Interdisciplinary Teaching in Central Asia: Interrogation of the Human Condition through the Visual Arts
Muneera Spence (Umedaly).
Visual artists and Graphic designers educators transcend the limits of teaching within the practice and explore working with new partners in developing nations to examine/study works of art in order to extrapolate cultural identity and affect social change. It will also initiate discussion on wider application of the interdisciplinary nature of critical thinking and creative problem solving methodologies and focus on the arena of development of teaching strategies within and across disciplines.
My work with the Aga Khan Humanities Project in Tajikistan initiated the case study of this collaboration. The thrust of the project was to bring together presenters from various creative fields to share their knowledge, sensibilities, and tools of evaluation with 65 professors from three Central Asian countries. The intent was to focus on the arts as an alternative source of understanding the nature of the peoples of a paradigm and that this information can be harnessed in the teaching of the Humanities in general. The Aga Khan Humanities project addressed profound questions addressing the nature of the Human condition in their curriculum particularly suited to an interdisciplinary approach with the objective of self-examination that would creatively affect social change.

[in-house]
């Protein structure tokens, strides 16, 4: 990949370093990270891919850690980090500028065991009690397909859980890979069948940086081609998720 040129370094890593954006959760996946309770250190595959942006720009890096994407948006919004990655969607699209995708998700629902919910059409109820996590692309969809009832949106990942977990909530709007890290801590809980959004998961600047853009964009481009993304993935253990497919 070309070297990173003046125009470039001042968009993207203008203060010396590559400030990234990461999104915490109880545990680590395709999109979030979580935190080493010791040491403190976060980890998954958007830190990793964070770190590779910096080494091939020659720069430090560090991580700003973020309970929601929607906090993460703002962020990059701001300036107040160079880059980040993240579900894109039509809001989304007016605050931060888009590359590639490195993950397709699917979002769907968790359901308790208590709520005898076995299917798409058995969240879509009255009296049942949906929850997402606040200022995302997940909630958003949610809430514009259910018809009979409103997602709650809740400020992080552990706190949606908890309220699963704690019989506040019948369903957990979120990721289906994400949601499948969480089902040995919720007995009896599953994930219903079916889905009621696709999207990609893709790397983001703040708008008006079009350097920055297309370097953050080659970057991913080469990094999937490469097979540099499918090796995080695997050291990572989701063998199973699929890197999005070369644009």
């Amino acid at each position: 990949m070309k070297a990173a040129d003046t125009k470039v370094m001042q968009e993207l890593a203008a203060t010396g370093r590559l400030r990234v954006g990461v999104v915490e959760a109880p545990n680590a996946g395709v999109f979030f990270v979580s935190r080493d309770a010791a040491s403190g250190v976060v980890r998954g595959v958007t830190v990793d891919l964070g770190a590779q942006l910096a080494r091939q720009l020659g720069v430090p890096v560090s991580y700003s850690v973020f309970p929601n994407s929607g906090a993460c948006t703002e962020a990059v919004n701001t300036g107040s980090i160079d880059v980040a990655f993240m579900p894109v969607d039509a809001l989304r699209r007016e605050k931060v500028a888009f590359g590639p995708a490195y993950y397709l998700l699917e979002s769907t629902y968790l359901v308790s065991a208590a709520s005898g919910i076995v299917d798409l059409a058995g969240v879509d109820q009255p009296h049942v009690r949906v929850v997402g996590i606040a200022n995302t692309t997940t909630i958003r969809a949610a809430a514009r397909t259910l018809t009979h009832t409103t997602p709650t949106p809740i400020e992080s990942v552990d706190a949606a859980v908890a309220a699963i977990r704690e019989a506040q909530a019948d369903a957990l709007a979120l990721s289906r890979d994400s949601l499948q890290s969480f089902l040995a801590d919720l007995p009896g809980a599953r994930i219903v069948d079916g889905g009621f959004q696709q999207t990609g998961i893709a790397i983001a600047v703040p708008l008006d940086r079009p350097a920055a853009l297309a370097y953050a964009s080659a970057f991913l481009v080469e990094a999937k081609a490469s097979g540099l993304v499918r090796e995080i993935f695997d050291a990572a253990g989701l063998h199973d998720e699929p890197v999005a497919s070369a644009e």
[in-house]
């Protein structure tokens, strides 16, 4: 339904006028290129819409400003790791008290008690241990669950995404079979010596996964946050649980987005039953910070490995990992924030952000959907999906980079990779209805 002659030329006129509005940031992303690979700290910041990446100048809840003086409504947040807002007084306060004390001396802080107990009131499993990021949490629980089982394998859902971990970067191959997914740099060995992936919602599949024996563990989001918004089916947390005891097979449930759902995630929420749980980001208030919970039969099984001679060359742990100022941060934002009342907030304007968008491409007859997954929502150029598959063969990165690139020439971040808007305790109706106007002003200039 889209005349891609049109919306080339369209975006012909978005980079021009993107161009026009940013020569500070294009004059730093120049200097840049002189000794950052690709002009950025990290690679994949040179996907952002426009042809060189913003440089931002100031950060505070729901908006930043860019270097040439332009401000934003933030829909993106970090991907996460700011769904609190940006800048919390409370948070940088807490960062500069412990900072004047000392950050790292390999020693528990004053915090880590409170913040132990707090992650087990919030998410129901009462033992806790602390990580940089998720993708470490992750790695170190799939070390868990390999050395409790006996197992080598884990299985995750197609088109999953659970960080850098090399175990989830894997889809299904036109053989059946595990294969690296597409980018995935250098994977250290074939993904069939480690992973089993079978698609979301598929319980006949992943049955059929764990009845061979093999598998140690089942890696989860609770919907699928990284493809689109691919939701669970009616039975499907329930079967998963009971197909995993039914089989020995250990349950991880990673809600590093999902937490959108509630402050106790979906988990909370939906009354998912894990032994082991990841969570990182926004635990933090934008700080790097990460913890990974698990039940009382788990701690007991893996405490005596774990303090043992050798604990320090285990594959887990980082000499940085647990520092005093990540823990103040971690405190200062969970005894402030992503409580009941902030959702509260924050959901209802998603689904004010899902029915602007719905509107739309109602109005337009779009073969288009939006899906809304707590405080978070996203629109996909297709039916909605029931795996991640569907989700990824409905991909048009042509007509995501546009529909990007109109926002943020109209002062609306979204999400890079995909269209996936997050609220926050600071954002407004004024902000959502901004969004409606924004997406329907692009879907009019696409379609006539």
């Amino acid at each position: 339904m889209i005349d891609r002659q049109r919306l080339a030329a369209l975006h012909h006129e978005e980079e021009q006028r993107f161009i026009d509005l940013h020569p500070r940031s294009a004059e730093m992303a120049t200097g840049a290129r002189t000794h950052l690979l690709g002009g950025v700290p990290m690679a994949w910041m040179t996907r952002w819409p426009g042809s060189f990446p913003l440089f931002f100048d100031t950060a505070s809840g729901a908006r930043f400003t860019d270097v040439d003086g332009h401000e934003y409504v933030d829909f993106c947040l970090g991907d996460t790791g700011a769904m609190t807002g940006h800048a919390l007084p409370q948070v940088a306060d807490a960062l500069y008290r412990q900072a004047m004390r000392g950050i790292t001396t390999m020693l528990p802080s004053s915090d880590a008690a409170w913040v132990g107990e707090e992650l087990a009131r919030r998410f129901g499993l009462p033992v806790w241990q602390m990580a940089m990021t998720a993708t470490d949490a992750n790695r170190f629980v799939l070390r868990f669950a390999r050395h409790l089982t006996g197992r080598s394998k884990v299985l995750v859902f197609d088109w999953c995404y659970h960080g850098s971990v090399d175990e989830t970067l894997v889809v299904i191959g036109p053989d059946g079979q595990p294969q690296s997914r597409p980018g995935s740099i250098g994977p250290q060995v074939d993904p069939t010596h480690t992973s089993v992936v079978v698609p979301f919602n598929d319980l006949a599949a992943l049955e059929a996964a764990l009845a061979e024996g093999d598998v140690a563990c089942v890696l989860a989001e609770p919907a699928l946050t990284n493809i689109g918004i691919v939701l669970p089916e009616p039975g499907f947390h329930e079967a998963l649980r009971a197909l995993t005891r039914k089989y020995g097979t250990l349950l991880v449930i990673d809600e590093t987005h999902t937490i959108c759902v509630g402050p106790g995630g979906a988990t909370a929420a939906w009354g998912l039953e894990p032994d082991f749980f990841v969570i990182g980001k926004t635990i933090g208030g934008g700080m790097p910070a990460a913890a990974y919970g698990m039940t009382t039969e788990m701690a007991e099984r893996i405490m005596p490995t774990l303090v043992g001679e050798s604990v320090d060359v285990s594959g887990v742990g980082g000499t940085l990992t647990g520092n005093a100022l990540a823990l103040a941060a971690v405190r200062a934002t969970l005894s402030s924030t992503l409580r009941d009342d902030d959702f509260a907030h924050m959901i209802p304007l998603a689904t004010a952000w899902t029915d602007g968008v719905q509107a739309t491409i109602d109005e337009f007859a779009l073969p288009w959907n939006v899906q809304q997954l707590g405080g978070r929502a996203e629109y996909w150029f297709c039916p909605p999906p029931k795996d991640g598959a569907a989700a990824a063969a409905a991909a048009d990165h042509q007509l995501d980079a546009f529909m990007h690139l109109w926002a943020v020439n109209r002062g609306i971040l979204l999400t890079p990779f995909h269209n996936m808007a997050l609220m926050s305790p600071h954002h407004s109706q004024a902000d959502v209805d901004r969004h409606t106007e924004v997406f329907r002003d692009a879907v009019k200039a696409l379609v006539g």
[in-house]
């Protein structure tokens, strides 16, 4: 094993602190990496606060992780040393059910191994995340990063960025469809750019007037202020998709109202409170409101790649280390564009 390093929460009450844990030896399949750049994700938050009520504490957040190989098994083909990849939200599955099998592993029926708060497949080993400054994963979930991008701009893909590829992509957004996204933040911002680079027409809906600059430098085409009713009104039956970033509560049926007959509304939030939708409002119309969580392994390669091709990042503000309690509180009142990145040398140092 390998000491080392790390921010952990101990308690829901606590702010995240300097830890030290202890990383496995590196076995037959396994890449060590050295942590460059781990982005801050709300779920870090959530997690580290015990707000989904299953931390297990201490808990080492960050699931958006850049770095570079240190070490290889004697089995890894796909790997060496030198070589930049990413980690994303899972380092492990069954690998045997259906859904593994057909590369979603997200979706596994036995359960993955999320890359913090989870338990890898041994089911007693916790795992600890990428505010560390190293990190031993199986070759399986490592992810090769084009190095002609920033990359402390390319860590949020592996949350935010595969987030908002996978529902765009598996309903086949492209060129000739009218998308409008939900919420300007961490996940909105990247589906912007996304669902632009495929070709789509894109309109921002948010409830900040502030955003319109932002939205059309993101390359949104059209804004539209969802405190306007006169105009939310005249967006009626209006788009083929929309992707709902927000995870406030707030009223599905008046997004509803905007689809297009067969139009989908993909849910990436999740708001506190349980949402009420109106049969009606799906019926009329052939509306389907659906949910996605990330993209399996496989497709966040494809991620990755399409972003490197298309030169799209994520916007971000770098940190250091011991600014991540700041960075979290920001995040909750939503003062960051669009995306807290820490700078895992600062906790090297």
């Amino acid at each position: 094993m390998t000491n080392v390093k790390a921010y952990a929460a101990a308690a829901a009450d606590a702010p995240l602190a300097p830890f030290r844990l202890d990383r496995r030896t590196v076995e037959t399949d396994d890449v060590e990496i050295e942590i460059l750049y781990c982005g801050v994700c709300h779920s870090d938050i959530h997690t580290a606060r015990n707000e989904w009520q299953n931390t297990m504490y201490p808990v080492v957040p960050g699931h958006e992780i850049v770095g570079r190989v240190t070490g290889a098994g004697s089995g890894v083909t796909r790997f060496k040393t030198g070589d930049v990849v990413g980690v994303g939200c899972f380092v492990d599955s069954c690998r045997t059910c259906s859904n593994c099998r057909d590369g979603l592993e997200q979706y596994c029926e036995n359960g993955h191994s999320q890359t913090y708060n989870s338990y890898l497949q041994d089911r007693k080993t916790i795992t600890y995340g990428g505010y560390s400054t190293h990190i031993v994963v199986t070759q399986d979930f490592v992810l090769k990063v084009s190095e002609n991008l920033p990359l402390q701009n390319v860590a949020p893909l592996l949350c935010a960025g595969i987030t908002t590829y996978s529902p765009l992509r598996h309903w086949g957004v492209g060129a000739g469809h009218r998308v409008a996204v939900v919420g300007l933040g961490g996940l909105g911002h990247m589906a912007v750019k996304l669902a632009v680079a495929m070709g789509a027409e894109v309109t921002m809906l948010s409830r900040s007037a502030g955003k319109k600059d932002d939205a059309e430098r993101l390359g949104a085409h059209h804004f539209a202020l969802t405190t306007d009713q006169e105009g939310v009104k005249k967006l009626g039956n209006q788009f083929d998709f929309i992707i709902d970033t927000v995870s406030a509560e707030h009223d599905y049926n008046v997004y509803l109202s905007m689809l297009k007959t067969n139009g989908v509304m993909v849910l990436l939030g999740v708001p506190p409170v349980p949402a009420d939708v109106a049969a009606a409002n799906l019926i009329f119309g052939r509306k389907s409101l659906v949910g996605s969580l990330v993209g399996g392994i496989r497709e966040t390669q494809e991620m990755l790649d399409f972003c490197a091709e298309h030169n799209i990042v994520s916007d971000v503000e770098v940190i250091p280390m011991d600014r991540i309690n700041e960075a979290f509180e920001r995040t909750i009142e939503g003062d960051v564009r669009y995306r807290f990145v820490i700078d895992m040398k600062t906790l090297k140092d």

As an artist and graphic designer, the skills I brought to the groups were: the understanding of the nature of the creative process, modes of communication, ideas that communicate, and assessments of the message. The professors were getting both content and teaching methods while collaborating with me on interpretations of works of art with cultural clarity.
Muneera Spence (Umedaly) (United States)
Graphic Design Department of Art
Oregon State University
Muneera U Spence is a Professor of Graphic Design at Oregon State University. Her research interests are in exploring interdisciplinary and collaborative teaching methodologies applied to Graphic Design curricula and the humanities at OSU and in Newly Independent Nations specifically in Central Asia. Her professional work in Graphic Design constitutes a broad range of projects. Her personal work explores mediums such as painting, drawing, photography and concrete poetry, focusing on issues pertaining to the family in a multi-cultural context.
(30 min. Conference Paper, English)